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Keywords:

  • microarrays;
  • interferon;
  • TNF-alpha;
  • FLIP;
  • apoptosis

Abstract

  1. Top of page
  2. Abstract
  3. Materials and methods
  4. Results
  5. Discussion
  6. Acknowledgments
  7. References

Summary. Microarrays provide a powerful tool for the study of haemopoietic stem and progenitor cells (HSC). Because of the low frequency of HSC, it is rarely feasible to obtain enough mRNA for microarray hybridizations, and amplification will be necessary. Antisense RNA (aRNA) amplification is reported to give high-fidelity amplification, but most studies have used only qualitative validation. Before applying aRNA amplification to the study of HSC, we wished to determine its fidelity and reproducibility, and whether statistically significant results can be obtained. We found that aRNA amplification introduced biases into relative RNA abundance. However, these biases were extremely consistent, and valid comparisons could be made, if amplified RNA was compared with amplified RNA. By applying this method to the effect of interferon-γ and tumour necrosis factor-α on normal primary CD34+ HSC, biologically significant differences could be detected, including potential mechanisms for resistance of CD34+ cells to CD95-mediated apoptosis and evidence of the differentiating effects of the cytokines. Differences of twofold or less were detected, and most of these differences attained statistical significance after triplicate experiments. These data demonstrate that aRNA amplification can be used with microarray hybridization to study the transcriptional profiles of small numbers of primary CD34+ HSC.

There is great interest in the use of microarrays to study gene expression in human stem and progenitor cells (HSC), both during normal differentiation and in disease states. However, as CD34+ HSC constitute only 1–4% of normal bone marrow mononuclear cells, it is not possible to routinely obtain sufficient cell numbers to extract enough RNA for microarray analysis. The problem is further accentuated when studying rarer, more primitive, subsets of the HSC population. Thus amplification of the starting RNA will be a necessary requirement.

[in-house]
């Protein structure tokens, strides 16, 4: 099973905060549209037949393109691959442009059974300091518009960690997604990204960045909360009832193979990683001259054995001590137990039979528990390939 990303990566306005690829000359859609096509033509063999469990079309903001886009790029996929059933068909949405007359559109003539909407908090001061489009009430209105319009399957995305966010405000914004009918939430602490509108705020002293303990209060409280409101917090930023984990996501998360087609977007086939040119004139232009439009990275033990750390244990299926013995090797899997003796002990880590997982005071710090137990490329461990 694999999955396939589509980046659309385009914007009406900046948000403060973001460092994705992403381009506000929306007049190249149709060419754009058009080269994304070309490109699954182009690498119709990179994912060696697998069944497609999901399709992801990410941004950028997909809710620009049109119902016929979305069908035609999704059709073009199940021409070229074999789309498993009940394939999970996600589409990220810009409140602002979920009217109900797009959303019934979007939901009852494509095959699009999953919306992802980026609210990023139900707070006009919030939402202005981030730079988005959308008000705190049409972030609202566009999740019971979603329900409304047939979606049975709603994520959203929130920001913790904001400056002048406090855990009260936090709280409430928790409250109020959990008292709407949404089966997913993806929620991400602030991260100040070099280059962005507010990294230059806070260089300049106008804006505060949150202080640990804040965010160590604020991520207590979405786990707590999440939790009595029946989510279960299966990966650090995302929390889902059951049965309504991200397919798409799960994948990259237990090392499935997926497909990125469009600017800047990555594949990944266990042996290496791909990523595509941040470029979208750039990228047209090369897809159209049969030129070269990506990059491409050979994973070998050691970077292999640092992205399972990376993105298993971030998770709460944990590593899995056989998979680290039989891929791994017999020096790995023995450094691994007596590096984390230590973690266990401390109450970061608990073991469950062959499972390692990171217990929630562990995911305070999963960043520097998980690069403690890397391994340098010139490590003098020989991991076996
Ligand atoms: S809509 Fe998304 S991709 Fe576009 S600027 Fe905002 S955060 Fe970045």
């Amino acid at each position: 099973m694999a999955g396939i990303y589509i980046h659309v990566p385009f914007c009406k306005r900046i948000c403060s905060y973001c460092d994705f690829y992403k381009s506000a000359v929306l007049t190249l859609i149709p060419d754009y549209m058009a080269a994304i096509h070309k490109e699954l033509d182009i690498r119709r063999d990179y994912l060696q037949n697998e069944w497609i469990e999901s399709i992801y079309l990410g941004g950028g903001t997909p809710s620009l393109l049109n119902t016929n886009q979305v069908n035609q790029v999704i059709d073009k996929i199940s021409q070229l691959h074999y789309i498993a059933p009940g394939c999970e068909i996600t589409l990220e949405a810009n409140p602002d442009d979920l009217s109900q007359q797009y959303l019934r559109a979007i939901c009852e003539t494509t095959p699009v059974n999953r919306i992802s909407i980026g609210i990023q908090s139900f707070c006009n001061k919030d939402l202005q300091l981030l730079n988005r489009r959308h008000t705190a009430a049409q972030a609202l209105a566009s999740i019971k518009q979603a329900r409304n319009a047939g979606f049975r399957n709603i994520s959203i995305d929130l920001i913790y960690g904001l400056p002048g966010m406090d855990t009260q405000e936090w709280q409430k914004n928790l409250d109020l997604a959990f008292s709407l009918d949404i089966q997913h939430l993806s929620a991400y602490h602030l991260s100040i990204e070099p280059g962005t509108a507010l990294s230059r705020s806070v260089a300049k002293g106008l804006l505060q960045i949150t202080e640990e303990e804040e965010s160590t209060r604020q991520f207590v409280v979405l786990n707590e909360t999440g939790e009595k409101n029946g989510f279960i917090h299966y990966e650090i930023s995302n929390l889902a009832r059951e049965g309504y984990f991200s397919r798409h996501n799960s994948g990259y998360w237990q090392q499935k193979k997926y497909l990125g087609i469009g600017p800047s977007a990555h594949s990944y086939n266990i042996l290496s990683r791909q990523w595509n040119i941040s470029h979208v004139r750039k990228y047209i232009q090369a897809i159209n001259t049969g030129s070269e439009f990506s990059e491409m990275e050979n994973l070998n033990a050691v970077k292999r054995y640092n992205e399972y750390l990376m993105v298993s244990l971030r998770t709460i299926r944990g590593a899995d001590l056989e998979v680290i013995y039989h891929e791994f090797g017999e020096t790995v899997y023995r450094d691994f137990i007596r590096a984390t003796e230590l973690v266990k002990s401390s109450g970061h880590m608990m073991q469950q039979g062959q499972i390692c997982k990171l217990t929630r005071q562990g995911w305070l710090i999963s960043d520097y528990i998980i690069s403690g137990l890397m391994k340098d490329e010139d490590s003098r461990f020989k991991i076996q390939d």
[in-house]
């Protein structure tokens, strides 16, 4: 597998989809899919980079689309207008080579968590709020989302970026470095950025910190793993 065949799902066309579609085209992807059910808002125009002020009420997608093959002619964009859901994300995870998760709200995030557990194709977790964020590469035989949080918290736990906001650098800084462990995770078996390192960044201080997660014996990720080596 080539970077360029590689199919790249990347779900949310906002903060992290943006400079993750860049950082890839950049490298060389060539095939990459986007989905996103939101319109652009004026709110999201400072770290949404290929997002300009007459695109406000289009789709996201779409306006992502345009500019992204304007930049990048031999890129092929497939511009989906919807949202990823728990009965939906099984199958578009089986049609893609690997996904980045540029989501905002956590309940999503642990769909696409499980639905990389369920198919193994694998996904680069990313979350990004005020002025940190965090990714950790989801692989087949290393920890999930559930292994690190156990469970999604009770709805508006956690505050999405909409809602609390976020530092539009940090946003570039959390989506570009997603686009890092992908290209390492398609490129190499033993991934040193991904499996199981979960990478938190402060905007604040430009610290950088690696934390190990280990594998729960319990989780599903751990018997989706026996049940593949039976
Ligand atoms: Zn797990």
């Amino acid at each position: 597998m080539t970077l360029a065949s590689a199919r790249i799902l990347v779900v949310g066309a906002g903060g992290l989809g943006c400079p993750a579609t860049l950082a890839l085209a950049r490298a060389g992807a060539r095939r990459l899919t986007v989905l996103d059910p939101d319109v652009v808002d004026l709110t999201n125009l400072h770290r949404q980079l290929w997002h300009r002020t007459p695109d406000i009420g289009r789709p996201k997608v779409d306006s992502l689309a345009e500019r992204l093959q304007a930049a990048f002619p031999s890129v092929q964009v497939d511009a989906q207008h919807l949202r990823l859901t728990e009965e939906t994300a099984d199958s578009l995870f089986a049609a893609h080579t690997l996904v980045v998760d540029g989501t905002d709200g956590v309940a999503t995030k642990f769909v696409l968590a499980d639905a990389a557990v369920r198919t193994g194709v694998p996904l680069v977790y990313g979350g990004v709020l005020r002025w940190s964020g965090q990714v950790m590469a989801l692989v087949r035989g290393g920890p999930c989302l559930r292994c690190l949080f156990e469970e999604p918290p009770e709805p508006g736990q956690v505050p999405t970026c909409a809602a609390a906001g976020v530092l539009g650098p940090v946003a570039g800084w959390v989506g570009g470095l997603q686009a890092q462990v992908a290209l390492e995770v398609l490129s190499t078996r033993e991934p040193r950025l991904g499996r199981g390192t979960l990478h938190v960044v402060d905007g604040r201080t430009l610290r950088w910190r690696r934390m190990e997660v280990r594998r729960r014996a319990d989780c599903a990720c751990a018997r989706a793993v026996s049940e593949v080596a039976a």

Antisense RNA (aRNA) amplification is a linear rather than an exponential process, and it has been reported to give high-fidelity mRNA amplification (Wang et al, 2000). This technique is now in widespread use in microarray studies. However, most studies have used the technique with no (Miyazato et al, 2001; Fink et al, 2002; Mori et al, 2002) or only qualitative validation (Luo et al, 1999; Baugh et al, 2001; Ernst et al, 2002; Scheidl et al, 2002; Sotiriou et al, 2002), and there have been few quantitative systematic studies of its fidelity and reproducibility (Pabon et al, 2001; Scheidl et al, 2002). Indeed, careful examination of the published data does not fully support the claim of high-fidelity amplification. As microarrays become an established technique, stricter scientific criteria are being applied to experiments, and the need for quantitative statistical evaluation of data is becoming accepted as mandatory. We, therefore, wished to verify the quantitative applicability of aRNA amplification and microarray hybridization to studies of gene expression in HSC.

We show here that aRNA amplification introduced significant biases into the expression profile but, nevertheless, quantitative and statistically significant data could be obtained from experiments with CD34+ HSC.

Cell lines.  Cell lines were maintained in Roswell Park Memorial Institute (RPMI)-1640 medium supplemented with 10% fetal calf serum (FCS), 2 mmol/l glutamine, 100 U/ml penicillin and 100 U/ml streptomycin at 37°C in 5% CO2 and 100% humidity. Cells were counted using a haemocytometer and passaged regularly.

CD34+ cell isolation and treatment with interferon-γ (IFN-γ) and tumour necrosis factor-α (TNF-α). Bone marrow was aspirated from the iliac crest of volunteer donors, following informed consent as approved by the Local Ethical Committee, and collected in 1 ml of 10 IU/ml of preservative-free heparin (Leo Laboratories, Princes Risborough, UK). The aspirate was diluted 1:1 in Iscove's modified Dulbecco's medium [IMDM; Gibco Invitrogen, Paisley, UK (Gibco)] of osmolality 340 mOsm/kg, supplemented with 10% FCS, 10% horse serum, 100 IU/ml penicillin–streptomycin [Sigma Aldrich, Poole, UK (Sigma)] and 10−6 mol/l hydrocortisone succinate (Sigma) (henceforth referred to as IMDM-340 medium). Mononuclear cells were isolated by centrifuging on Ficoll–hypaque at 400 g for 20 min and were then washed twice in plain IMDM. CD34+ cells from this mononuclear cell population were then positively selected with anti-CD34 and magnetically labelled anti-IgG microbeads (MACS; Miltenyi Biotech, Bisley, UK), using the manufacturer's protocol.